Date: 8/10/17

The NRL today announced its fifth and final ‘Power For Change’ story for 2017, this time with a focus on the Game’s ‘In League In Harmony’ program.

Date: 8/10/17

The NRL today announced its fifth and final ‘Power For Change’ story for 2017, this time with a focus on the Game’s ‘In League In Harmony’ program.

The story of the In League In Harmony program is told through the eyes of Obed Karwhin, a refugee from Sierra Leone who together with his mother, fled war-torn West Africa when he was four years old.

Obed was introduced to rugby league 10 years later, aged 14, and has been playing the game ever since and helping to introduce more migrants to rugby league.

“I was one of the few lucky people to escape my home town and I got a great opportunity to come to Australia and start afresh,” Mr Karwhin said.

“My goal with rugby league is to be the first full African to play in the NRL and I am working really hard to make that happen.

“Rugby League changed my life and I’m glad I can help others too through the In League In Harmony program in bringing people from all backgrounds together.”

President of the Africa United Rugby League team, Steve Warwick, first introduced Obed to rugby league and has been supporting him ever since, with Obed referring to him as a second dad.

“Rugby League for Obed – it changed his life,” Mr Warwick said.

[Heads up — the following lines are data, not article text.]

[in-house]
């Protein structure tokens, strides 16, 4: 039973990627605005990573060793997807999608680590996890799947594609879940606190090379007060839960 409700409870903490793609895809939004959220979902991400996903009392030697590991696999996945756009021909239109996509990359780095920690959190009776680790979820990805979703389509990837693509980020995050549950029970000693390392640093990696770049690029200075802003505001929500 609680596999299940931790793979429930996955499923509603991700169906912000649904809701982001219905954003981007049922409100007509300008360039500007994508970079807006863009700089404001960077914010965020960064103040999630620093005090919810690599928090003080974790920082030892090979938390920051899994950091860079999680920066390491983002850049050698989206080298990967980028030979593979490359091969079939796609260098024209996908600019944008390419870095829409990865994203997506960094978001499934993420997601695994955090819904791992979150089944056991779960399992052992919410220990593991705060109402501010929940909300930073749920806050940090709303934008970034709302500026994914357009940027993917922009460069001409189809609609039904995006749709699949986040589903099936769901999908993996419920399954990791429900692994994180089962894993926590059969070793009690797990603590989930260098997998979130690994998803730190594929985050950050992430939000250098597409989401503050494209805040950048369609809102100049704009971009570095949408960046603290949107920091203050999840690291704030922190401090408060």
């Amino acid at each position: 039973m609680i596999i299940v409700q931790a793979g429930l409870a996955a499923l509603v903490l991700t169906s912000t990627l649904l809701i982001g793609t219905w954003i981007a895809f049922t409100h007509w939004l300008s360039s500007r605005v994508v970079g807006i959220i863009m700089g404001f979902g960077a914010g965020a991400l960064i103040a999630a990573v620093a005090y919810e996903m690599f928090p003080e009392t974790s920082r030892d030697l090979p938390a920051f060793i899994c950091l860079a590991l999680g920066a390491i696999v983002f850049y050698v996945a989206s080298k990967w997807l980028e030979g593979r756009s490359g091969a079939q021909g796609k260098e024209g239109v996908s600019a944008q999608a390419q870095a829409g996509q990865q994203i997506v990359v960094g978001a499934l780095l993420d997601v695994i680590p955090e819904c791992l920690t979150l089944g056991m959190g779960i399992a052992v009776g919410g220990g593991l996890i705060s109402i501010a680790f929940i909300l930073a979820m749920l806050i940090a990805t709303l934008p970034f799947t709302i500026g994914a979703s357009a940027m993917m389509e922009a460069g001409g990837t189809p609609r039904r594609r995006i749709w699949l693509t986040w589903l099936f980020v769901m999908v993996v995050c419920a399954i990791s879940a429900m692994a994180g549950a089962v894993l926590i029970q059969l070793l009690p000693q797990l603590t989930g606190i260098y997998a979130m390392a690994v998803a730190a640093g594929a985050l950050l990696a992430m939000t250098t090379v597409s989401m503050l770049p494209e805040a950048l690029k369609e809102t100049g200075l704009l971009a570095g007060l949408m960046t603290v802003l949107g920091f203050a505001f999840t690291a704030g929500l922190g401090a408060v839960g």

“It gave him new goals; it taught him respect and how to treat others.

“He just wanted an equal playing field alongside everyone else and he got that in rugby league.

“He made new friends and he’s just a wonderful guy that got the break he deserved.”

Obed has played for the Wests Tigers under 20s, as well as the North Sydney Bears.

Along with his rugby league, Obed is also an In League In Harmony ambassador and mentor to many new migrants to Australia.

The NRL’s In League In Harmony community program is delivered over six-weeks and aims to promote social cohesion amongst communities.

The program utilises practical and educational skills to deliver the course, which has seen thousands from high schools, juvenile justice centres and intensive English centres and schools across New South Wales participate.

NRL Head of Government and Community Relations, Jaymes Boland-Rudder, said Obed’s story, like so many other migrant and multicultural stories connected within rugby league, was inspiring.

“Obed is a leading example of someone who has overcome a difficult childhood and past and found the inclusiveness of rugby league that has provided him with the opportunity of a better and balanced life,” Mr Boland-Rudder said.

“Power For Change programs like In League In Harmony are vital to ensuring that as a game, we continue to provide a place for everyone – no matter their background or upbringing.”

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